Cost-effectiveness acceptability curves - facts, fallacies and frequently asked questions
Cost-effectiveness acceptability curves (CEACs) have been widely adopted as a method to quantify and graphically represent uncertainty in economic evaluation studies of health-care technologies. However, there remain some common fallacies regarding the nature and shape of CEACs that largely result from the 'textbook' illustration of the CEAC. This 'textbook' CEAC shows a smooth curve starting at probability 0, with an asymptote to 1 for higher money values of the health outcome (λ). But this familiar 'ogive' shape which makes the 'textbook' CEAC look like a cumulative distribution function is just one special case of the CEAC. The reality is that the CEAC can take many shapes and turns because it is a graphic transformation from the cost-effectiveness plane, where the joint density of incremental costs and effects may 'straddle' quadrants with attendant discontinuities and asymptotes. In fact CEACs: (i) do not have to cut the y-axis at 0; (ii) do not have to asymptote to 1; (iii) are not always monotonically increasing in λ; and (iv) do not represent cumulative distribution functions (cdfs). Within this paper we present a 'gallery' of CEACs in order to identify the fallacies and illustrate the facts surrounding the CEAC. The aim of the paper is to serve as a reference tool to accompany the increased use of CEACs within major medical journals. Copyright Â© 2004 John Wiley & Sons, Ltd.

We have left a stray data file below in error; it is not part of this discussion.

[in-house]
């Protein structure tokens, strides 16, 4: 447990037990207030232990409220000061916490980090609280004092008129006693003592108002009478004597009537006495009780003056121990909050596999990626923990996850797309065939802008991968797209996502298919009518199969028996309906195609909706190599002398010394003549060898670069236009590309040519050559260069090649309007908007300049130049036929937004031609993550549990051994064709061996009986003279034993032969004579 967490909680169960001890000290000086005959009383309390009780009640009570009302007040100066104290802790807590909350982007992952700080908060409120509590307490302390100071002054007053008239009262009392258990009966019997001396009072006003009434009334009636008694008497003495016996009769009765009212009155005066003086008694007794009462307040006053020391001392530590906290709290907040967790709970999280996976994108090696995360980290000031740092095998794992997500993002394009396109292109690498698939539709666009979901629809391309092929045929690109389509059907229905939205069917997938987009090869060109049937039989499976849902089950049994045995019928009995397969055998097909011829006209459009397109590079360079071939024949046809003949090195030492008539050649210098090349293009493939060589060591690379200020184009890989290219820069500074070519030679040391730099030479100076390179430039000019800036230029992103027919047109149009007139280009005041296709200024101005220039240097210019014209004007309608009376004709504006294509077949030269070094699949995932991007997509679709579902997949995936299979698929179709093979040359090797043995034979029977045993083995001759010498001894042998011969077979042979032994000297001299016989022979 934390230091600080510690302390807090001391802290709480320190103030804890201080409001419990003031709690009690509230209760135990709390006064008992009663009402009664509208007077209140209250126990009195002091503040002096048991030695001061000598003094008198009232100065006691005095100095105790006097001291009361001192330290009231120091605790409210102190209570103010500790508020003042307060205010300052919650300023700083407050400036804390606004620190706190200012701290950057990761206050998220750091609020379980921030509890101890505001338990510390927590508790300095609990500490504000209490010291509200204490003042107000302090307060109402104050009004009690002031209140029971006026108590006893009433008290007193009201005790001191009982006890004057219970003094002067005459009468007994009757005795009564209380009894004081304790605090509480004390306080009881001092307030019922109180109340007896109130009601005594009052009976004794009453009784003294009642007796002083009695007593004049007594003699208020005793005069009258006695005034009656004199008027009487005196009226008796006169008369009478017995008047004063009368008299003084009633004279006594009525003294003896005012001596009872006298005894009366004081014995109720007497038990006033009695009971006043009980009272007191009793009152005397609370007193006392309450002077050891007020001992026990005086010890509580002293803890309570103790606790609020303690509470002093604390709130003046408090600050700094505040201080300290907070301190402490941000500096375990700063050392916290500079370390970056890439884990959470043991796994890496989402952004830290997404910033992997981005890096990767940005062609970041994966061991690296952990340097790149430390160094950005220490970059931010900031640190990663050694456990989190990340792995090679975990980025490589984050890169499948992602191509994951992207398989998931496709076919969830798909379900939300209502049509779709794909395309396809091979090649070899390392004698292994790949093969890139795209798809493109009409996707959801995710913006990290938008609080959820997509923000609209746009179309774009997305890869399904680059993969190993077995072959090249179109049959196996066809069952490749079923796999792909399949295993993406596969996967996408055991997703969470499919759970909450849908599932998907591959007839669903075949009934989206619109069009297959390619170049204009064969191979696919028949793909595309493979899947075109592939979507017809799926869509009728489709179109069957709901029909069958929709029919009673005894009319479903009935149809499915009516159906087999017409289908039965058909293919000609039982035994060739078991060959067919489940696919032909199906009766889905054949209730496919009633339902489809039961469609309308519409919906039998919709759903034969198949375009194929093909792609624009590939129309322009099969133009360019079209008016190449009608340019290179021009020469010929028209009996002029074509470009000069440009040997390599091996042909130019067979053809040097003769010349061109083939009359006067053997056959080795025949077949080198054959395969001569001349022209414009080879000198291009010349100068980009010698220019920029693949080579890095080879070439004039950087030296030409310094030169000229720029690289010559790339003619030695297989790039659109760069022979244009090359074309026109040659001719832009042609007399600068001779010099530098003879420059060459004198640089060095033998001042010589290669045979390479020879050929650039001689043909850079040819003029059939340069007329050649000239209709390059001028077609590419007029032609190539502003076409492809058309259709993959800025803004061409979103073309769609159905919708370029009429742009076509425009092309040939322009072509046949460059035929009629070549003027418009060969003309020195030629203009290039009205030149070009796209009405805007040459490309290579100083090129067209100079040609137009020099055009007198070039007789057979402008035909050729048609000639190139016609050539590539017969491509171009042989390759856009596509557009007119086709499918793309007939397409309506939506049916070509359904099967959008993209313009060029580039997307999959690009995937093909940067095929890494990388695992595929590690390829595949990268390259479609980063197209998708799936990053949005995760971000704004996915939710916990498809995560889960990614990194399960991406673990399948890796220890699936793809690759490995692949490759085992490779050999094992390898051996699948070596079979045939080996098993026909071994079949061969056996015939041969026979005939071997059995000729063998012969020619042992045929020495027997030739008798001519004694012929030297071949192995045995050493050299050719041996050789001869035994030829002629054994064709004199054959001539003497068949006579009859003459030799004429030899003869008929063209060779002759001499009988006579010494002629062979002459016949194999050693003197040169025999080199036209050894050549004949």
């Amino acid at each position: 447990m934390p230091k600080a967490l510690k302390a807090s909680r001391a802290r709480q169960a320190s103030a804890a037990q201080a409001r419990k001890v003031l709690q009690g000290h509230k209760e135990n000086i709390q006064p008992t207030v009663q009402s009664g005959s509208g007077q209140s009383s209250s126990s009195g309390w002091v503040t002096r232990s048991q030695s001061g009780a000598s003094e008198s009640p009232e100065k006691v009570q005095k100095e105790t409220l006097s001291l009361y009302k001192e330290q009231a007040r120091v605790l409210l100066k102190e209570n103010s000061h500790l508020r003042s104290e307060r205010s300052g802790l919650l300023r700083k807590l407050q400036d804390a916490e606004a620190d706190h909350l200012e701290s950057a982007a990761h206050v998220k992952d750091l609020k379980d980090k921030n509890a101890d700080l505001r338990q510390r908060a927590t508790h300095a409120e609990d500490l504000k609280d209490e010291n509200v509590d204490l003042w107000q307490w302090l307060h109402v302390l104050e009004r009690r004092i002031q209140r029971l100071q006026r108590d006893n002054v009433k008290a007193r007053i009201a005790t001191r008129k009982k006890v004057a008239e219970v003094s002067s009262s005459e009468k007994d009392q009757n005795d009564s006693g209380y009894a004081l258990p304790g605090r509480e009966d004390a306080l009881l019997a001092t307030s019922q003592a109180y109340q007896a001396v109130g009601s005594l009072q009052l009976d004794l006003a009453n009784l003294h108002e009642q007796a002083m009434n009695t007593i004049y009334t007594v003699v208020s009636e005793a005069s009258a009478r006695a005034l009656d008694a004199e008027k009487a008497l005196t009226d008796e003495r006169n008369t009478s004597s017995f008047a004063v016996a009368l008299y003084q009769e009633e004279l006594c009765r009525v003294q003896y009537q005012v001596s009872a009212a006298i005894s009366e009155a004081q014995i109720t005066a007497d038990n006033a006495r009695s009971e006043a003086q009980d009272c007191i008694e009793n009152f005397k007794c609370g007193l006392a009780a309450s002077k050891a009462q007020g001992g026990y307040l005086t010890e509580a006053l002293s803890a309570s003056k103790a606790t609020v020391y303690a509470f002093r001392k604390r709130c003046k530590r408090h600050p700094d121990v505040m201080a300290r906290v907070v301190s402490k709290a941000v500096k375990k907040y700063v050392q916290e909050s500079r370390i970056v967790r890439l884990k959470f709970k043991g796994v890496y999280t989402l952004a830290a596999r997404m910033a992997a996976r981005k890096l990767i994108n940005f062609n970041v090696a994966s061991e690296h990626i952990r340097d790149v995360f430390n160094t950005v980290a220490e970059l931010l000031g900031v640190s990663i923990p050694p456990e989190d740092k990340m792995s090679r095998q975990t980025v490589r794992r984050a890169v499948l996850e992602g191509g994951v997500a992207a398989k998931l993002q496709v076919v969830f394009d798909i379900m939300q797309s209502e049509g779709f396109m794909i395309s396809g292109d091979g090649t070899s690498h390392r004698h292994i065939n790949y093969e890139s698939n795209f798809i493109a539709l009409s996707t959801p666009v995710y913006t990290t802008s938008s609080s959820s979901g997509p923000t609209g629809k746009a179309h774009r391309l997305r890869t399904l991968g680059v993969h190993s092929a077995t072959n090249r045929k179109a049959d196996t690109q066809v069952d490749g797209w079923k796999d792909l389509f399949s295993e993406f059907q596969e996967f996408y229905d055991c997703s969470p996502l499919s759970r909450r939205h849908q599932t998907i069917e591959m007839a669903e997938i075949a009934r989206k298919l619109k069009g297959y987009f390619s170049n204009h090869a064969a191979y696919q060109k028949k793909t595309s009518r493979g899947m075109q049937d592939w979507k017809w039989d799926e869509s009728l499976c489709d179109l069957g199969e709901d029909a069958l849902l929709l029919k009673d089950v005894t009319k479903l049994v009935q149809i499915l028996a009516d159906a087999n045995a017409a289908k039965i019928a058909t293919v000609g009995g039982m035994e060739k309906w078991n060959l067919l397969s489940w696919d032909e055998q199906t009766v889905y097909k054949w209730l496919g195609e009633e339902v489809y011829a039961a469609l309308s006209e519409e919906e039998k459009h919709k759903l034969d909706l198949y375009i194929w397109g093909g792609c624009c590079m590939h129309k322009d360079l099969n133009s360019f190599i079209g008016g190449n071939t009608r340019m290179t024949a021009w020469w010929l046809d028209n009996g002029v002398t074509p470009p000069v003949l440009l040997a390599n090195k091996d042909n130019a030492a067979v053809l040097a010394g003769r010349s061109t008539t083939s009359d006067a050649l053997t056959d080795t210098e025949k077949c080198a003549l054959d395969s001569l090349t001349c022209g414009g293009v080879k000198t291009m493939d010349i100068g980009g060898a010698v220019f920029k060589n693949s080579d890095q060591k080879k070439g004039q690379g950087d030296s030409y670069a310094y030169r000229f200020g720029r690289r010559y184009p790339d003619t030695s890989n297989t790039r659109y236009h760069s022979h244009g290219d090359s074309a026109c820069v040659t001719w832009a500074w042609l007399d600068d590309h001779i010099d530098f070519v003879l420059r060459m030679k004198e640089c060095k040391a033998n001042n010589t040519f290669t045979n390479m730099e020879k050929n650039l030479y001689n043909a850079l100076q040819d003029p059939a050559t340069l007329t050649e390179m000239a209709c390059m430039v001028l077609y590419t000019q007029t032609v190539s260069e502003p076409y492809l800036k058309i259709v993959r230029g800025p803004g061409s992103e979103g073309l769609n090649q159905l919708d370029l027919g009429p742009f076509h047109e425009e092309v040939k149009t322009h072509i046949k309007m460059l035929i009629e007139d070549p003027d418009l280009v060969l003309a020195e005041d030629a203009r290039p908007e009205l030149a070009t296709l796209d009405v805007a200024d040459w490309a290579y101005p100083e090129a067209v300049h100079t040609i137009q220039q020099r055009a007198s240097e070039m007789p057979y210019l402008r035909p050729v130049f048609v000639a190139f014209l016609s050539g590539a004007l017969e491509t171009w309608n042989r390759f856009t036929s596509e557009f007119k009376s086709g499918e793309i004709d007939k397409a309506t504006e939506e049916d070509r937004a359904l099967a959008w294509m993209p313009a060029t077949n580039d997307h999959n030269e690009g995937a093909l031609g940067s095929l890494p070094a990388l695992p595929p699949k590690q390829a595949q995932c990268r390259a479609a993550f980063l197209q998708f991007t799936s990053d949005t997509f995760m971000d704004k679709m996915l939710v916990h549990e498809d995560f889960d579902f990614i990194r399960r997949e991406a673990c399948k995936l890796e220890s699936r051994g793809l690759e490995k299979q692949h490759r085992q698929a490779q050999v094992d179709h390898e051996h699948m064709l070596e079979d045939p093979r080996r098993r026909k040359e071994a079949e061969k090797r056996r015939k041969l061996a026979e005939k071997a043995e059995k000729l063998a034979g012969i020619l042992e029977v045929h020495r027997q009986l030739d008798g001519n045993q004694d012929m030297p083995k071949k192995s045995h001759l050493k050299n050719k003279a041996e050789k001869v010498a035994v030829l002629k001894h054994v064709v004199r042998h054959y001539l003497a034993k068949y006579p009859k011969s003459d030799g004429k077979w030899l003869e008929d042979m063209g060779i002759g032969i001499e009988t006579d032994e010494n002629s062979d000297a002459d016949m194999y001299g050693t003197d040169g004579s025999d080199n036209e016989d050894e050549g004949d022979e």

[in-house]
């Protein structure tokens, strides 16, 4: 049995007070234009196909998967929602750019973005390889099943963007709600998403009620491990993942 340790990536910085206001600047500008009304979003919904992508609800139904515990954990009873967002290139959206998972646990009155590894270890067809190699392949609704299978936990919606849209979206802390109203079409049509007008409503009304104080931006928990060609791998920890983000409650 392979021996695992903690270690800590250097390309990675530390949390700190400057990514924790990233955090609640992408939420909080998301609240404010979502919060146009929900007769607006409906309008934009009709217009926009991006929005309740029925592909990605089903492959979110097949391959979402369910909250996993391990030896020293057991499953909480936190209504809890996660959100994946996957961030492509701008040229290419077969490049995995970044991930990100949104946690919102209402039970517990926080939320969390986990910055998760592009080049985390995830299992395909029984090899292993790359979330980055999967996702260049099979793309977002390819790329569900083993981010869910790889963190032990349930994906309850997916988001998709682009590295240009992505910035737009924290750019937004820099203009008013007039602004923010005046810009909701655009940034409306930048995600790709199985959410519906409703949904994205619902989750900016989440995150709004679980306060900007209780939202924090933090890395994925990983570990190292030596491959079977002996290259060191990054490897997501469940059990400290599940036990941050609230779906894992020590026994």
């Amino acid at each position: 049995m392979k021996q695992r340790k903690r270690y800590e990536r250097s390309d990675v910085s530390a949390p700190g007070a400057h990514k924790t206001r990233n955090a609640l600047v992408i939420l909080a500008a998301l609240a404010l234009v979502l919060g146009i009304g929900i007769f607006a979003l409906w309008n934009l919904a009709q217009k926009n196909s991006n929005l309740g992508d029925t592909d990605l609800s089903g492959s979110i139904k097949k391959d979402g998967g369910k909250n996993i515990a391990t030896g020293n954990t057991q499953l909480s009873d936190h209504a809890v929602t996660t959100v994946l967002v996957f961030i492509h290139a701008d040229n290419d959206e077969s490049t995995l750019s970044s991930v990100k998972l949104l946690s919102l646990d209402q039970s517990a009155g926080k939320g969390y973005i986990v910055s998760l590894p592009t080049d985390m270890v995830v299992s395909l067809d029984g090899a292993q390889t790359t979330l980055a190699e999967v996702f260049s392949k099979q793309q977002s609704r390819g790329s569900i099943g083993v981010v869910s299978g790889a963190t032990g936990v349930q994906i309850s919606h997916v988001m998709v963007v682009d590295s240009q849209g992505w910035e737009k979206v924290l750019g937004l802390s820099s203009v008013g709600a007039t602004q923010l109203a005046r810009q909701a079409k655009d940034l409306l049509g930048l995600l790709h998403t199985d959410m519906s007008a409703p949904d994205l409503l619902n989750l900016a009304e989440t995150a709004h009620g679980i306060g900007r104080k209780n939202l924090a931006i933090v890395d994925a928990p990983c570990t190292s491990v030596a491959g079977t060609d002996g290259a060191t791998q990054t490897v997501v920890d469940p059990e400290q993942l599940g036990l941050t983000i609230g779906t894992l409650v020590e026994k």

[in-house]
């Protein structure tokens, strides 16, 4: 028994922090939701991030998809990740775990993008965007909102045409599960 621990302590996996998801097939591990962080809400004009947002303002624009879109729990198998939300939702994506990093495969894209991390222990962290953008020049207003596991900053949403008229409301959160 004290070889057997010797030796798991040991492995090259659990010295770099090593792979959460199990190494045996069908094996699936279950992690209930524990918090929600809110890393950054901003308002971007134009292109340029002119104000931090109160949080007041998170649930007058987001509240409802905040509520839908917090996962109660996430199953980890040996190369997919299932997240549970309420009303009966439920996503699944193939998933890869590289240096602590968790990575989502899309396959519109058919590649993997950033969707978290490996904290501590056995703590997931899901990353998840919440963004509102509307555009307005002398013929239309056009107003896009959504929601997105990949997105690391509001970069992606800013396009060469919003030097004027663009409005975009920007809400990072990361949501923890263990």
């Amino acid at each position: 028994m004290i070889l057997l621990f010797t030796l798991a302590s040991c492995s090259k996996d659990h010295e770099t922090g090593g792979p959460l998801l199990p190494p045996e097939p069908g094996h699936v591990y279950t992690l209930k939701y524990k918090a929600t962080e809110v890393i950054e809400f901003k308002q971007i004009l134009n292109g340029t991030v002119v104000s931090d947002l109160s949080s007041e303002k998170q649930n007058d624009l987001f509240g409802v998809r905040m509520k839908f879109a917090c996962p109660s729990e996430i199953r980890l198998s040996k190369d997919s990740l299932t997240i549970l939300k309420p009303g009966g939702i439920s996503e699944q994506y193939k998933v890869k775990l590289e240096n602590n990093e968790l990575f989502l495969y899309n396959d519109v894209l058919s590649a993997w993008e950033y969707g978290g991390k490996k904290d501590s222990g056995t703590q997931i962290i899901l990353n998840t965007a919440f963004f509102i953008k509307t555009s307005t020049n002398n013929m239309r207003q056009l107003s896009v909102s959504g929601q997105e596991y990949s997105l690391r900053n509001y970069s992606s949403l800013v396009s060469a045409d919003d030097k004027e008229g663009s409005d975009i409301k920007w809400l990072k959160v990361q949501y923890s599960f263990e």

Volume (Year): 13 (2004)
Issue (Month): 5 ()
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- Andrew Briggs & Paul Fenn, 1998. "Confidence intervals or surfaces? Uncertainty on the cost-effectiveness plane," Health Economics, John Wiley & Sons, Ltd., vol. 7(8), pages 723-740.
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- Martin J. Price & Andrew H. Briggs, 2002. "Development of an Economic Model to Assess the Cost Effectiveness of Asthma Management Strategies," PharmacoEconomics, Springer Healthcare | Adis, vol. 20(3), pages 183-194.
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